I am trying to design a tool that would more or less automatically generate a Makefile from a standard shell script.

The idea would be that for each command executed by the script: I register the files that are read from and written to, then generate the associated dependencies in a Makefile along side with the associated command. I do not want to limit the scope of such command, they could be: a compiler call in an esoteric language, a test suite, a packaging system, etc...

In practice, the Makefile is only a cache for the tool. It provides a suggestion of commands that can run in parallel. The first run will assume complete sequential dependency and observe which files are read/written by which command. The following runs only run commands that need to be re-run, with a mechanism à la make. The subtlety is that if a command is trying to read a file that is not up-to-date yet (new dependency), the intercepted call will stall until the file is updated.


I need to intercept, in real time, access to files to detect which files are accessed by which command.

I did consider using LD_PRELOAD, but this assume all commands use libc calls to perform system calls. And I considered implementing my own kernel module to capture those system calls but then my tool will require undue permissions.

I see two solutions:

  • run the commands in debug mode
  • run the commands in a virtual environment using OS virtualization capabilities

Would debug mode provide me with enough control to intercept those calls? For instance, would it stack with a command that already run a sub-process in debug mode?

If not, how much work would involve using virtualization capabilities of the processor? That is, the virtualized operating system is mostly transparent (except for the stalling behavior), will I need to implement a lot of unrelated system calls?


I am only interested in files accessed by user space commands, if a program is run in privileged mode I do not expect to be able to "spy" it. I will assume a file is either produced/updated by exactly one command or it is a seed.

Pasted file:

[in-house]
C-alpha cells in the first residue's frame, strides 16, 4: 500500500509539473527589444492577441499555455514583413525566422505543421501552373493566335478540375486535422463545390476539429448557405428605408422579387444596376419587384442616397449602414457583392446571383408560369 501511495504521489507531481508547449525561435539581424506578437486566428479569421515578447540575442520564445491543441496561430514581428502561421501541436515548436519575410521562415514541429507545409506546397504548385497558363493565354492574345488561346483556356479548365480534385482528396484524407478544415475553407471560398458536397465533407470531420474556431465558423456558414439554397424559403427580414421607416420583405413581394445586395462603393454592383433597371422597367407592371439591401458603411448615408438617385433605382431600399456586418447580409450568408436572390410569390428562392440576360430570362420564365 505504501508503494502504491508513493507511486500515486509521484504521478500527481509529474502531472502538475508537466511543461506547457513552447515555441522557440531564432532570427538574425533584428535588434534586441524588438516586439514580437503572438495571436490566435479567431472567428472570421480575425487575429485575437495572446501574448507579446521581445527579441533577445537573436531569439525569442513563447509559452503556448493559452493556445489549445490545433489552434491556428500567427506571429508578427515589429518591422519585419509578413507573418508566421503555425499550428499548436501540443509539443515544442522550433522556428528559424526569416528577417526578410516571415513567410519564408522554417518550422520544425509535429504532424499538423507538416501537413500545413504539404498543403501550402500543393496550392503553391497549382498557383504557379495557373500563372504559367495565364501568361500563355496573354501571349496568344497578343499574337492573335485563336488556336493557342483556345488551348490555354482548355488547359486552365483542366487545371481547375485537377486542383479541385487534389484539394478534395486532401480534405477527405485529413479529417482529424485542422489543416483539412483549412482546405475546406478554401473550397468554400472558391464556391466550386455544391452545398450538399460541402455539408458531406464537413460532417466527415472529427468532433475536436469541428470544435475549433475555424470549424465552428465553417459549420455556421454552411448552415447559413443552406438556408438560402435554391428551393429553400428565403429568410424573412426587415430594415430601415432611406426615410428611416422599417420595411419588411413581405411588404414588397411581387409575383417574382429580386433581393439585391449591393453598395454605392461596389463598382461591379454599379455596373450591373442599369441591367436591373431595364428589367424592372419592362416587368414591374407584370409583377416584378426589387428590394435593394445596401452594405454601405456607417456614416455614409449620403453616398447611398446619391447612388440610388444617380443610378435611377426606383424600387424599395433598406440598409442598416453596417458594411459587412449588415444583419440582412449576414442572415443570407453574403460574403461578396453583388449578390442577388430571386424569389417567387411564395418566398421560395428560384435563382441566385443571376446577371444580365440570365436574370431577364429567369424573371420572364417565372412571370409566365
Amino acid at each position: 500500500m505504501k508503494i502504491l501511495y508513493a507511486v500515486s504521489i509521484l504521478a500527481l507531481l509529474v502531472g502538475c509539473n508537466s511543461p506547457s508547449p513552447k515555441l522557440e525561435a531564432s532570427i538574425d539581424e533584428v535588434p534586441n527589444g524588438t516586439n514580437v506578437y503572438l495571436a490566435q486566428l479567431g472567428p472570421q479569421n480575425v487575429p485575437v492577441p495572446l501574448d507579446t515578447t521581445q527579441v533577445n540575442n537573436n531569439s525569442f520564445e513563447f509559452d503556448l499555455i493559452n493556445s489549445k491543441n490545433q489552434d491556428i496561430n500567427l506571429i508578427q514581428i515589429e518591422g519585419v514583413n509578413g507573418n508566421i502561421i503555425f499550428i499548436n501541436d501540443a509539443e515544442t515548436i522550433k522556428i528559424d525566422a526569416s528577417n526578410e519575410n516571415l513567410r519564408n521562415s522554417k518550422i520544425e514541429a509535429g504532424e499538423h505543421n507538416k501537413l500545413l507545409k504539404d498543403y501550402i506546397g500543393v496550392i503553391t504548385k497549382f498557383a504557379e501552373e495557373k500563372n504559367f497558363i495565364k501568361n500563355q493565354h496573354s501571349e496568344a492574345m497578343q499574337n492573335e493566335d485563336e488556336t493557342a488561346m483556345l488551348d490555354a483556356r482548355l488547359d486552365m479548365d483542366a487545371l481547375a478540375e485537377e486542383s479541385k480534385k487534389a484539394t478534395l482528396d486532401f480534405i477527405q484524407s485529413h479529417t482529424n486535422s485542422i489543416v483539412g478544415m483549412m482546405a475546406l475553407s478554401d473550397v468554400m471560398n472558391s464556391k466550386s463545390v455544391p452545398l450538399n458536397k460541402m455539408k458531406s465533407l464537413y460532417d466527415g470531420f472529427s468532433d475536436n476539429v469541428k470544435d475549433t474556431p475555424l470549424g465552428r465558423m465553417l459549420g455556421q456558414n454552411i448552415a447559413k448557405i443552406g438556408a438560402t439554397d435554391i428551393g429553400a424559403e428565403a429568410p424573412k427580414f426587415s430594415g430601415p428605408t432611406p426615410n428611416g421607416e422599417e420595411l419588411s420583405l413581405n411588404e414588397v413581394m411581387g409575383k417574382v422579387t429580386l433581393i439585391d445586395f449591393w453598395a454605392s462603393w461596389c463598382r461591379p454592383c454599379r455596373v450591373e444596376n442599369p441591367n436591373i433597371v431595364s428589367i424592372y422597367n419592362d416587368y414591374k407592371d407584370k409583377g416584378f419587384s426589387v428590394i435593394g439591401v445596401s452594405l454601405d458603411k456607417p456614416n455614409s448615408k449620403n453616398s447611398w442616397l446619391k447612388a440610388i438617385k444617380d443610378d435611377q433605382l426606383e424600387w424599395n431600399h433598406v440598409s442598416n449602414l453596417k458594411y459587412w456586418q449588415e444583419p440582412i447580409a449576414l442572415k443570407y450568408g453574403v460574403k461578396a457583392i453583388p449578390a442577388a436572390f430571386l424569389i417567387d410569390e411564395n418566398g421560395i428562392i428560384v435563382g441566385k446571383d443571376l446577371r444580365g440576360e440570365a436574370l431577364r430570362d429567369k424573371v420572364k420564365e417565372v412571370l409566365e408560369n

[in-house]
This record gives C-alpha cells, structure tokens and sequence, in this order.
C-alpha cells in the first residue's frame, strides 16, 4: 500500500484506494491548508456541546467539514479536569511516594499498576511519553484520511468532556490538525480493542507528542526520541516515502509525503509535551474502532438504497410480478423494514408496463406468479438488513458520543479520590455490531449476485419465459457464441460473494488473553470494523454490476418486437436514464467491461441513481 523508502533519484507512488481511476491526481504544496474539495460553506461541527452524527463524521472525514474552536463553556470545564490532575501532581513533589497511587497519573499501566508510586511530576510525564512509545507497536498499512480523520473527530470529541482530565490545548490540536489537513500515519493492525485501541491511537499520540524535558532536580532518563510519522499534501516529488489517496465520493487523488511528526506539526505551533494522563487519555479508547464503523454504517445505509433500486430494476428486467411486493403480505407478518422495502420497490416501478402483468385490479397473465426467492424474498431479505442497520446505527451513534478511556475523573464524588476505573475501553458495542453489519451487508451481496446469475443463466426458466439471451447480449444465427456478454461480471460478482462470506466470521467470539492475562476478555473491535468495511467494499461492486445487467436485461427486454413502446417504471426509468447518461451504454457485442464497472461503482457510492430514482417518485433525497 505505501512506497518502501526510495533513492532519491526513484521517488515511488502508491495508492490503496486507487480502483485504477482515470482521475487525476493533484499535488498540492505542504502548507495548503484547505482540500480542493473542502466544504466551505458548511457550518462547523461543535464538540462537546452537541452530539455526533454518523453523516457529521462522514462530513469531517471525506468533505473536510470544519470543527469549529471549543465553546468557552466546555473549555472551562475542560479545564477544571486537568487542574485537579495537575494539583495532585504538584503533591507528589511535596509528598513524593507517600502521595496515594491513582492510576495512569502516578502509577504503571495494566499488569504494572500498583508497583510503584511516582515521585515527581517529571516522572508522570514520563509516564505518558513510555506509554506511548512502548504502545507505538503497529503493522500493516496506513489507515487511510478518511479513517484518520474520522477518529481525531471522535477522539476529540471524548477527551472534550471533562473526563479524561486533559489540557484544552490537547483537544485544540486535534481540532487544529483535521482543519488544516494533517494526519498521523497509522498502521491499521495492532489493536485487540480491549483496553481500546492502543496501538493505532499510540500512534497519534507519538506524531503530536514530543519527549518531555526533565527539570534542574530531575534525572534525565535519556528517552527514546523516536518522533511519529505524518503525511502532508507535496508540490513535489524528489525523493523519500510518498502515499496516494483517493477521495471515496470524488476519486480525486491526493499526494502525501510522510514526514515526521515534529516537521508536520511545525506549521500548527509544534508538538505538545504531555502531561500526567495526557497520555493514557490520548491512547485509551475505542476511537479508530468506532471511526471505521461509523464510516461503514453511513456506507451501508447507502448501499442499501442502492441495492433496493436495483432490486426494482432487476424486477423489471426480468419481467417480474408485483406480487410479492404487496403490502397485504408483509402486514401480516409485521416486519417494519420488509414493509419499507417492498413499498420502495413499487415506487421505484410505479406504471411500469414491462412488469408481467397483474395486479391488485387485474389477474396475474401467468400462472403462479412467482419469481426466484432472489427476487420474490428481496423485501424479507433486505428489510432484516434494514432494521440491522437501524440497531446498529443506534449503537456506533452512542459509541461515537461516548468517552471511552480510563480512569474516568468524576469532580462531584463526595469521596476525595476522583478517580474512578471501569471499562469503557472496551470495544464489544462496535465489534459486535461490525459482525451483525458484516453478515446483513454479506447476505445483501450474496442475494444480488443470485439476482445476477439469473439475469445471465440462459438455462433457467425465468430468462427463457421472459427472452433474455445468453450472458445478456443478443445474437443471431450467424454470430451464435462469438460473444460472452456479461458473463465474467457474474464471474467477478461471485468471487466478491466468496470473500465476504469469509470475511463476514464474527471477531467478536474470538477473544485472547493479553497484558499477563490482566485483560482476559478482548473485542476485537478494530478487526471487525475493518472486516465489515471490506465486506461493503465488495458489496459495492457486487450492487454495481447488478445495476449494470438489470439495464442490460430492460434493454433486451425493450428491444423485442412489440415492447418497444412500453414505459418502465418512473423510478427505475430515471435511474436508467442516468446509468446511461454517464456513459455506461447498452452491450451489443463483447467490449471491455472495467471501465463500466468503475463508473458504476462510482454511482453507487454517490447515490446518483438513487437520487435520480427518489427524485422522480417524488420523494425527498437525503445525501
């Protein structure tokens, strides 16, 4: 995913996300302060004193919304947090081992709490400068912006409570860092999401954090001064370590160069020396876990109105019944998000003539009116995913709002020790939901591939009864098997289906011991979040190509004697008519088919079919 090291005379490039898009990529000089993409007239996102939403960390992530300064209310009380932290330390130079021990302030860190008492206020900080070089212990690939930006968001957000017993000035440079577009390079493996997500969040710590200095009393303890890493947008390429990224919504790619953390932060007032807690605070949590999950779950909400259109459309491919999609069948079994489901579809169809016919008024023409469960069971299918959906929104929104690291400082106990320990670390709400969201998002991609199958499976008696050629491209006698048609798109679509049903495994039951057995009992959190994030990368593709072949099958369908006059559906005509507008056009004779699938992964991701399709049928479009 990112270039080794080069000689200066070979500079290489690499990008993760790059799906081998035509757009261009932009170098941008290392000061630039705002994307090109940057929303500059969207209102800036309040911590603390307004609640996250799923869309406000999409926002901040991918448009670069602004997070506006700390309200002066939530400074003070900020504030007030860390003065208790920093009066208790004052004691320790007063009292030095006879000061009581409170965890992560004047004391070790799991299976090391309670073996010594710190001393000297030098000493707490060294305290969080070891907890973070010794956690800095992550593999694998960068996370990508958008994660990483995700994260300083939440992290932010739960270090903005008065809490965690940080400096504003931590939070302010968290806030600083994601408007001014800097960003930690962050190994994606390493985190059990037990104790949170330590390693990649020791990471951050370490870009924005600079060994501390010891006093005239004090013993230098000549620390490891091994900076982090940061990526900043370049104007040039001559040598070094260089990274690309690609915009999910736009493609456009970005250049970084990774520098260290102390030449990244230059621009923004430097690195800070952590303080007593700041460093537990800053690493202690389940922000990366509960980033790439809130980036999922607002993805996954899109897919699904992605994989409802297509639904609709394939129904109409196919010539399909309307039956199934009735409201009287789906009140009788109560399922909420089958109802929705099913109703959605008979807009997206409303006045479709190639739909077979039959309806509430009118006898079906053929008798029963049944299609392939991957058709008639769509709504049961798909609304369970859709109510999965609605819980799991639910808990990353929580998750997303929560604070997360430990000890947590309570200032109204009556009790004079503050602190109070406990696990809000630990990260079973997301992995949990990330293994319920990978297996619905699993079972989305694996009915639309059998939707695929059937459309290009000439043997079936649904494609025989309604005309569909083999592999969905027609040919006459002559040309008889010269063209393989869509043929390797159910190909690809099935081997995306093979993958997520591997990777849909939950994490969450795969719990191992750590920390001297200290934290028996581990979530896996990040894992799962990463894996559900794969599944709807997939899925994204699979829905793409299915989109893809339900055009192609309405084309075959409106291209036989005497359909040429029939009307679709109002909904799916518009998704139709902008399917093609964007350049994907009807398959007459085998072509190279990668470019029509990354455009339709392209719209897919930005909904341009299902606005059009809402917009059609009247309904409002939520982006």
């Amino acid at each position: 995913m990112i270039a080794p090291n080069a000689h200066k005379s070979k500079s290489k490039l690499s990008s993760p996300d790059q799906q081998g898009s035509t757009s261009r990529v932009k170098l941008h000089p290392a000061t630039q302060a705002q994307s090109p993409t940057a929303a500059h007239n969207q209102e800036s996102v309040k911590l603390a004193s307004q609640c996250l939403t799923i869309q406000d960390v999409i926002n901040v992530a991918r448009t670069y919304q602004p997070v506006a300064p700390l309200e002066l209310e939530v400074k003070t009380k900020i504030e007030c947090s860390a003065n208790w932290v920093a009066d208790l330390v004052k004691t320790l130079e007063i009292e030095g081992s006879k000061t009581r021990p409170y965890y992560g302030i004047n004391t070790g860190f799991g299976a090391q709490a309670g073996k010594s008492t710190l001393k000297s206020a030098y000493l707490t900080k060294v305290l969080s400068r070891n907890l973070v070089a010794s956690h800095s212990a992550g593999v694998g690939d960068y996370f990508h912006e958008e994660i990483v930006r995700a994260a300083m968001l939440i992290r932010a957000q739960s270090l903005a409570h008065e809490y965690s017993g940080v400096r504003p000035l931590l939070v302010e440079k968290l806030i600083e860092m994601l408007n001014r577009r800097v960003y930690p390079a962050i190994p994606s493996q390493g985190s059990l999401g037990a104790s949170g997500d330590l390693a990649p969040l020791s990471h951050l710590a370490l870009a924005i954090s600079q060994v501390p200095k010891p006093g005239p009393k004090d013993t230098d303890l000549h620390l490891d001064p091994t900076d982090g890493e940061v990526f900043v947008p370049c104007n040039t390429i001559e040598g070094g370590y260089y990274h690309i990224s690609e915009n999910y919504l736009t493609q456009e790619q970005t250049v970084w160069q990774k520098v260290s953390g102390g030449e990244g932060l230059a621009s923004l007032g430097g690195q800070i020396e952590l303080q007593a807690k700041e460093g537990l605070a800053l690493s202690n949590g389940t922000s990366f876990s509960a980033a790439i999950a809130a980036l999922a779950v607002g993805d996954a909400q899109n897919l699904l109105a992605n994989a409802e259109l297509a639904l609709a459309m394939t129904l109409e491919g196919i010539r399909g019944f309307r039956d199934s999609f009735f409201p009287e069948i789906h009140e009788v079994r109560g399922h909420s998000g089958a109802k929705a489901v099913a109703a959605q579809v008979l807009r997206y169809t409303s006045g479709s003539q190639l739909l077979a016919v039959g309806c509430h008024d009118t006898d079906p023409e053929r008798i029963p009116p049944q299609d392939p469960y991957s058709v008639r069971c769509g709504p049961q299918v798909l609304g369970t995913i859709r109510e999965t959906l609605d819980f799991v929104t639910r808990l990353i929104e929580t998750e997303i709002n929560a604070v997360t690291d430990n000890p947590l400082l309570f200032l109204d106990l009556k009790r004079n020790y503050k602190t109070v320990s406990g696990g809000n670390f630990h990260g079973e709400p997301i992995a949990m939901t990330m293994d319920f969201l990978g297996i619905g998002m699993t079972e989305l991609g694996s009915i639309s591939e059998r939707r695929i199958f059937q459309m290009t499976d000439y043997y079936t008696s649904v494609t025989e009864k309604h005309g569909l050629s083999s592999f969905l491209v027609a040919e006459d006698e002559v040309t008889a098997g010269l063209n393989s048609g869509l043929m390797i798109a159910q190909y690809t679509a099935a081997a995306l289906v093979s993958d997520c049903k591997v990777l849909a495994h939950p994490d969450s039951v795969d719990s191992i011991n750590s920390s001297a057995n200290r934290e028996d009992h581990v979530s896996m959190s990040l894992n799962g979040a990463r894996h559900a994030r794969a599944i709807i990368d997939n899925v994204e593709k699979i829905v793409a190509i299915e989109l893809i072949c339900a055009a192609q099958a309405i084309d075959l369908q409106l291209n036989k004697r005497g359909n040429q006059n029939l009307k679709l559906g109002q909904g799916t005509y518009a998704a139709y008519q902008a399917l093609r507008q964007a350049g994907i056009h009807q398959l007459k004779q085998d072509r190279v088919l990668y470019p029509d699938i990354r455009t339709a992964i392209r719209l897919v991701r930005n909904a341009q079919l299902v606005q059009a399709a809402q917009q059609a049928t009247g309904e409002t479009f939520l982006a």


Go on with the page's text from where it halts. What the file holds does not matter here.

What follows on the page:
• Why not use strace -fe open? – Stéphane Chazelas Sep 15 '16 at 16:29
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    Kind of meta to your question: what you describe seems like a solution searching for a problem. There are already way too many build environments, helpers, generators, make-alike programs, and what not. None of these tools use a shell script to do their work. So why would anybody use your tool, instead of using one of these make-alike programs, or indeed writing a plain Makefile? – Satō Katsura Sep 15 '16 at 16:41
  • To do something similar to what you want to do, the installwatch program uses LD_PRELOAD, I believe. – Mark Plotnick Sep 15 '16 at 17:16
  • @SatoKatsura Plain Makefiles need to be maintained in parallel of the code. It is one of the main reason why most people use generators (tracking header files is redundant work). I am not aware of generators that are language oblivious. I believe it is possible to make one in such a straight forward way that it could simply take a bash script. Note that if I catch all system calls I could get rid of the "bash script" requirement and bootstrapping the system from a Makefile would be feasible. – Nonyme Sep 15 '16 at 17:34
  • @MarkPlotnick Thank you for the reference, I didn't know this tool. Indeed, installwatch relies on LD_PRELOAD to catch libc function calls. I guess it is probably sufficient for my use case. But there are much more libc function calls manipulating files than linux system calls. – Nonyme Sep 15 '16 at 17:40

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